St. Cecilia Cathedral

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St. Cecilia's Cathedral
OmahaNE StCecilia.jpg
St. Cecilia Cathedral
Location Omaha, Nebraska
Coordinates 41°15′59.16″N 95°58′18.27″W / 41.2664333°N 95.9717417°W / 41.2664333; -95.9717417Coordinates: 41°15′59.16″N 95°58′18.27″W / 41.2664333°N 95.9717417°W / 41.2664333; -95.9717417
Built 1905
Architect Thomas Rogers Kimball[2]
Architectural style Spanish Renaissance Revival
Governing body Private
NRHP Reference # 79001442 [1]
Significant dates
Added to NRHP January 25, 1979
Designated OMAL May 22, 1979[2]

St. Cecilia Cathedral is the cathedral church of the Roman Catholic Archdiocese of Omaha. Located at 701 North 40th Street in the Gold Coast Historic District, the Cathedral was ranked as one of the ten largest in the United States when it was completed in 1959. It is also listed on the National Register of Historic Places.

About[edit]

Begun in 1905 and consecrated in 1959, it was designed by architect Thomas Rogers Kimball. Ranked among the ten largest cathedrals in the United States when it was completed, the cathedral is 255 ft. long, 158 ft. wide and 222 ft. tall (78 m by 48 m by 68 m).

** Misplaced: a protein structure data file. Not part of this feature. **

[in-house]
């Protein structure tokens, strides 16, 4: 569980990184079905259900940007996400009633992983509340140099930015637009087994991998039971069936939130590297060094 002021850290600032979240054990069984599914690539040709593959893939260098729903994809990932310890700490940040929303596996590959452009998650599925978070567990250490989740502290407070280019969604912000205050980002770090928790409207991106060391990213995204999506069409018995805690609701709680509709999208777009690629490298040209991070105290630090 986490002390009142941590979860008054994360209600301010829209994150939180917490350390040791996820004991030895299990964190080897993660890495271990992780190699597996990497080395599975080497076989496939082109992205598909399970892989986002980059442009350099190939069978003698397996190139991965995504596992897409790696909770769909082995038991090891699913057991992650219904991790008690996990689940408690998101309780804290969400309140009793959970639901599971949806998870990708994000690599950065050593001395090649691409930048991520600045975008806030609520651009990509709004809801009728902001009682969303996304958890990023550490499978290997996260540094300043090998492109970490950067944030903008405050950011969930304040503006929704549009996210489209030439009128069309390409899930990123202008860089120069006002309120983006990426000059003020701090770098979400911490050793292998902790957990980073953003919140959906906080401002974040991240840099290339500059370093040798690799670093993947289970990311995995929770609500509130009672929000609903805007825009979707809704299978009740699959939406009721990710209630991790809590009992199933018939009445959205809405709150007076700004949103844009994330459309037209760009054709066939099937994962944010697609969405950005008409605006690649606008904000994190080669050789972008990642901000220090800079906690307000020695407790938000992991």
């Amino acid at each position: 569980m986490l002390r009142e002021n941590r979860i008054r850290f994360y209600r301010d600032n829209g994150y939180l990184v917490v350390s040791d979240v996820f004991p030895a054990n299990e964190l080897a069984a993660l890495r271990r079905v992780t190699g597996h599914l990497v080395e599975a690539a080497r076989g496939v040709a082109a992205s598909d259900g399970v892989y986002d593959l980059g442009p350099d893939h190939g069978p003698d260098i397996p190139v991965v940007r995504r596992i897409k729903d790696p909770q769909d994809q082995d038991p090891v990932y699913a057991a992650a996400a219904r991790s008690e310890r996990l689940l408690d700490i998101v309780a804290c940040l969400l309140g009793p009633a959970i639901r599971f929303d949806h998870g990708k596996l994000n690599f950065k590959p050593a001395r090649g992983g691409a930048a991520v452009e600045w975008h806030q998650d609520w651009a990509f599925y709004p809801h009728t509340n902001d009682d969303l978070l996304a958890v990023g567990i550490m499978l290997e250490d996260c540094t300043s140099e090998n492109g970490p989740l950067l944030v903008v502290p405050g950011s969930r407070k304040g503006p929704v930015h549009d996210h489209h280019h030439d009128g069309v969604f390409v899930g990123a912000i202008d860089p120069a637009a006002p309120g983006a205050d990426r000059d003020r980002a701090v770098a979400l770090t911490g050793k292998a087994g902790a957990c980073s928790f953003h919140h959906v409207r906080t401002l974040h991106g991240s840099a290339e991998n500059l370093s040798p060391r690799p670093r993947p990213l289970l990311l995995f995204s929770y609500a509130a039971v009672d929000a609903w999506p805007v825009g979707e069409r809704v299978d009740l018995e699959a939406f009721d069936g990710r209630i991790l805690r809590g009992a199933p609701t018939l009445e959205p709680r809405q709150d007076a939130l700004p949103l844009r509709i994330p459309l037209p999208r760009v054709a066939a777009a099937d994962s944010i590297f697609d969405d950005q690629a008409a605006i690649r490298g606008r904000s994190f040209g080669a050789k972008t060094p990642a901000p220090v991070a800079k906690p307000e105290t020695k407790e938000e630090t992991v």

The architectural style of the building is Spanish Renaissance Revival, rather than the European Gothic architecture popular in the early 20th century. Kimball justified his choice because of the early influence of Spain and Mexico on the region. It was once part of the missionary area subject to the See of Santiago de Cuba.

On March 16, 2007, a painting of The Virgin Immaculata was reported stolen from St. Cecilia. About 7:30 AM, church officials noticed the artwork had been cut from its frame. The painting was an 8 foot by 5 foot image, part of a collection donated to the Cathedral in 2002. The painting had an estimated value of $100,000.[3]

Organ[edit]

The organ of the cathedral was built by Pasi Organ Builders and inaugurated in 2003. The instrument has 55 stops, 3 manuals and pedals. A unique feature of the organ is the option of playing 29 of the stops in either meantone or Wegscheider well-tempered tuning (the remaining stops being well-tempered).

See also[edit]

References[edit]

  1. ^ "National Register Information System". National Register of Historic Places. National Park Service. 2007-01-23. 
  2. ^ a b "Omaha Landmarks". Omaha Landmarks Heritage Preservation Commission. Retrieved 2013-03-05. 
  3. ^ Olson, Chris. "Another Church, Another Art Theft." Omaha World-Herald 16 Mar. 2007:26.1

External links[edit]